Case 5: Ring the Bell
As the world becomes digitized, youth leaders in Bangladesh are working to educate the younger generations on online etiquette and how to properly use the internet. Ring the Bell was coordinated by youth leaders, Md. Arif Hossan Sujon and Tanzila Yasmin and supported by facilitators from “Active Citizen- Youth” along with local mentors. The theme students chose was “Internet for Good”, with goals intending to teach youths on the appropriate use of the internet and technology, focus on positive change in internet uses, and combat excessive use and misuse of social media among Bangladesh’s youth. In just one year, leaders of “Internet for Good” were able to reach over 1200 students across the Chittagong region, educating them on the positive and negative aspects of the internet and preparing them for opportunities that involve technology. The project raises awareness about physical and mental side-effects of excessive internet use, courses on cyberbullying, and promoting positive uses of the internet such as e-books and online courses.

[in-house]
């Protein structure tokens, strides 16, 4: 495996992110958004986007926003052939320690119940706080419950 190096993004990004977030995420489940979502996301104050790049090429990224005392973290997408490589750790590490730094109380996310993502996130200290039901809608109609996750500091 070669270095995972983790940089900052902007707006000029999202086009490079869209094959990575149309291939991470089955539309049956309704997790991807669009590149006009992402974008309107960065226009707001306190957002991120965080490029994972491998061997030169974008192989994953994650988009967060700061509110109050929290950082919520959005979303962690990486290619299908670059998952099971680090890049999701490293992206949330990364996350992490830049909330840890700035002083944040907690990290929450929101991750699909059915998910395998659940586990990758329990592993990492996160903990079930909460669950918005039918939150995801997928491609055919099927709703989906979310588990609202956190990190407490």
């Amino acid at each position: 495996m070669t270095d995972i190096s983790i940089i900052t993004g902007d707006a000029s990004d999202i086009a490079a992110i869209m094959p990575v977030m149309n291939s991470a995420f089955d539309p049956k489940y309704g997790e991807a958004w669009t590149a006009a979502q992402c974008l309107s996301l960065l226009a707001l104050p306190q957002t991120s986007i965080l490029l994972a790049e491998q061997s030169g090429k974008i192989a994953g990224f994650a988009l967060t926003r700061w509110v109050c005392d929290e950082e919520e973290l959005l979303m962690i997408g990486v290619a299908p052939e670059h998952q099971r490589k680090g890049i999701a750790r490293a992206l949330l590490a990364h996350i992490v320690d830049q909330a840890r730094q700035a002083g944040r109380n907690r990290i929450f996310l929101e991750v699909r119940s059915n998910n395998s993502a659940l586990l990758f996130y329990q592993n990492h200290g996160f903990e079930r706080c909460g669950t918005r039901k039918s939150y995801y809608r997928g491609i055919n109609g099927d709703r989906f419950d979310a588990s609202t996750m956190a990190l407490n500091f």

Case 7: Aziziul Haq Romel
24 year old youth activist from Dhaka, Bangladesh, Azizul Haq Romel is a vocal student working on Gender-Based Violence with YEH. Azizul has become a fierce advocate for gender-based violence, first at Bangladesh University, then in Dhaka’s transportation services, and most recently through a platform that he built called Youth Discourse. Through this platform, Azizul aims to develop public speaking and debate skills in young girls. Over 150 university students are now involved in Azizul’s platform, which reaches more than 1000 girls from 12 schools in and around Dhaka.
Case 8: Let’s Fight Against Thalassaemia
This social action project, started in 2013, is an endeavor to combat Thalassemia. 10-12% of the Bangladeshi population are carriers of Thalassemia, though many of them live without knowing. This project aims to promote awareness of Thalassemia and develop an active Blood Donor Database System. The youth involved in this project have seen several notable achievements: launched a mobile app promoting awareness of Thalassemia, established a Thalassemia carrier counseling center, and completed research on the disease under funding by DGHS. Furthermore, the group has become an official member of the International Thalassemia Samity. The project is ongoing, and has attracted over 2,500,000 participants, benefiting over 20,000 patients.